Superbeat: Xonic Review - Screenshot 1 of 2

The developers at PM Studios have had a long track record when creating exemplar rhythm games. As previous developers of the DJMAX series, one could say with Superbeat: Xonic it's created a spiritual successor to the rhythm franchise. What was originally a Japanese arcade-only experience has now become one of the most polished and enjoyable rhythm games in recent years. Thankfully, with the PlayStation 4 version of the game, PM Studios has finally brought the critically acclaimed Vita game to a broader audience.

Aside from a few Guilty Gear intro songs, there weren’t any songs of the 65 included in the game that we recognised. The selection of music in Superbeat: Xonic is mostly Korean and Japanese, but a majority of it was sung (marvelously) in English or lacked vocals with mostly electronic instrumentals. Feeling the beat is easy as the mixing for each song accentuates the parts of the song which you need to focus on to correctly execute button presses. Among this, most of the songs are easy to listen to (except for personally one song which is literally a specific profanity continuously screamed), and the soundtrack will become quite the memorable selection as you repeat songs in the extensive quest system. With a variety of genres, the music selection is prime and engaging, and there’s a lot of content which justifies the purchase.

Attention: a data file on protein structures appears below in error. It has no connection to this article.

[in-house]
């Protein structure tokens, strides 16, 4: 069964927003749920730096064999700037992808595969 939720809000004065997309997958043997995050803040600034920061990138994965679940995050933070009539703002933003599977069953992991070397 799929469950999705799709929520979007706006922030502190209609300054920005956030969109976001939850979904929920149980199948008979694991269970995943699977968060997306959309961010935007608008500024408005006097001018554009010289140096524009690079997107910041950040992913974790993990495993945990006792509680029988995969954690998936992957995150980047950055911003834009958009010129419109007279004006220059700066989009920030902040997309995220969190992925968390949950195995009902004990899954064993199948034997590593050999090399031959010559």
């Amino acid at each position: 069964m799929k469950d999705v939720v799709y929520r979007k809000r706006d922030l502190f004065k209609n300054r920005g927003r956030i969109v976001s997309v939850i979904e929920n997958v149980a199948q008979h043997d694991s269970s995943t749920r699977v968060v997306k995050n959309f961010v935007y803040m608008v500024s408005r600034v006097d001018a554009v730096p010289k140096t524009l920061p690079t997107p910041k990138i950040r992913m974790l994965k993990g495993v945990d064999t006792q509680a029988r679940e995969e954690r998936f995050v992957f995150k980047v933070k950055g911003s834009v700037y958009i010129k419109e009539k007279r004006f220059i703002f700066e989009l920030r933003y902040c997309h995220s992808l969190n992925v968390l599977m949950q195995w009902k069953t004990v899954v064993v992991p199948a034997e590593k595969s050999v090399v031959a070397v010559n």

Superbeat: Xonic Review - Screenshot 2 of 2

The gameplay is the closest to describe if you can imagine a combination of DJ Max’s speed and intricacy, with the visual appeal of Persona 4: Dancing All Night. There are approximately six different inputs that can be scaled down to four depending on how many plates you want to spin; every right note is satisfying and the gameplay progression means that you’ll be ready and prepared for some of the game’s harder songs. Even if you’re not quite the perfectionist, you can use the customisation options to allow your combos to continuously not break even if you make a couple mistakes (which of course comes with some trade-offs). The ceiling for skill in Superbeat: Xonic is one of the game’s most appealing aspects.  


The systems of gradual difficulty coupled with great music solidify this title as one of excellence. We haven’t been able to put down SuperBeat: Xonic since it released on the Vita in 2015, and as a result of this it’s a commendable addition to the PS4 library apart from some input lag (which can easily be fixed by going into the settings and calibrating it). While lacking the portable aspects of the original, the ability to plug in some expensive headphones or utilise a home theater system is a mandatory experience if you’ve only played the Vita version, as the astonishingly high quality of the music and visuals deserve to be played in the biggest way possible.